Fire and water have been used in temples. This custom needed no introduction. A priest did not choose always to have his hands dirty. Fire was necessary to cook the immolated carcases, and to burn slips of resinous wood and spices, in order to combat the odour of the sacerdotal shambles.

But the mysterious ceremonies which it is so difficult to understand, the usages which nature does not teach, -in what place, when, where, how, why, were they invented? Who communicated them to other nations? It is not likely that it should, at the same time, have entered the head of an Arab and of an Egyptian, to cut off one end of his son's prepuce; nor that a Chinese and a Persian should, both at once, have resolved to castrate little boys.

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It can never have been that two fathers, in different countries, have, at the same moment, formed the idea of cutting their son's throats to please God. Some nations must have communicated to others their follies, serious, ridiculous, or barbarous.

In this antiquity men love to search, to discover, if possible, the first madman and the first scoundrel who perverted human nature.

But, how are we to know whether Jehu, in Phoenicia, by immolating his son, was the inventor of sacrifices of human blood?

We seek to know the origin of ancient feasts. The most ancient and the finest is that of the Emperors of China tilling and sowing the ground, together with their first mandarins. The second is, that of the Thesmophoria at Athens. To celebrate at once agriculture and justice, to show men how necessary they both are, to unite the curb of law with the art which is th the source of all wealth,-nothing is more wise, more 4 pious, or more useful.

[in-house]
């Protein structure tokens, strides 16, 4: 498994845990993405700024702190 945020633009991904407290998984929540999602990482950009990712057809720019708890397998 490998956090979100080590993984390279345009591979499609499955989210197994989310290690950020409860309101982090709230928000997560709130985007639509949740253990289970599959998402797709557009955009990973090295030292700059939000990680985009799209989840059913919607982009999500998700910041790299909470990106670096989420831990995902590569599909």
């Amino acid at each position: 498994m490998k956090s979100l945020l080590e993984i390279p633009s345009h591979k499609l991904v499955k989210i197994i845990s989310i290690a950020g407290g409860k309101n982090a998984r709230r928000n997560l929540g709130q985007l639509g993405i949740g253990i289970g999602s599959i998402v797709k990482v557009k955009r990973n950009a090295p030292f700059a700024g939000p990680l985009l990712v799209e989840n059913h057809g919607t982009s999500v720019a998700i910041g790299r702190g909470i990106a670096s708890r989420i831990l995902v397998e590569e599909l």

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How can we be assured that Lycaon was the first who ate human flesh, when we do not know who first began to eat fowls ?

There are old allegorical feasts to be found everywhere, as those of the return of the seasons. It was not necessary that one nation should come from afar off, to teach another that marks of joy and friendship for one's neighbours may be given on the first day of the year. This custom has been that of every people, The Saturnalia of the Romans are better known than those of the Allobroges and the Picts; because there are many Roman writings and monuments remaining, but there are none of the other nations of western Europe.

The feast of Saturn was the feast of Time. He had four wings; Time flies quickly. His two faces evidently signified the concluded and the commencing year. The Greeks said that he had devoured his father, and that he devoured his children. No allegory is more reasonable: Time devours the past and the present, and will devour the future.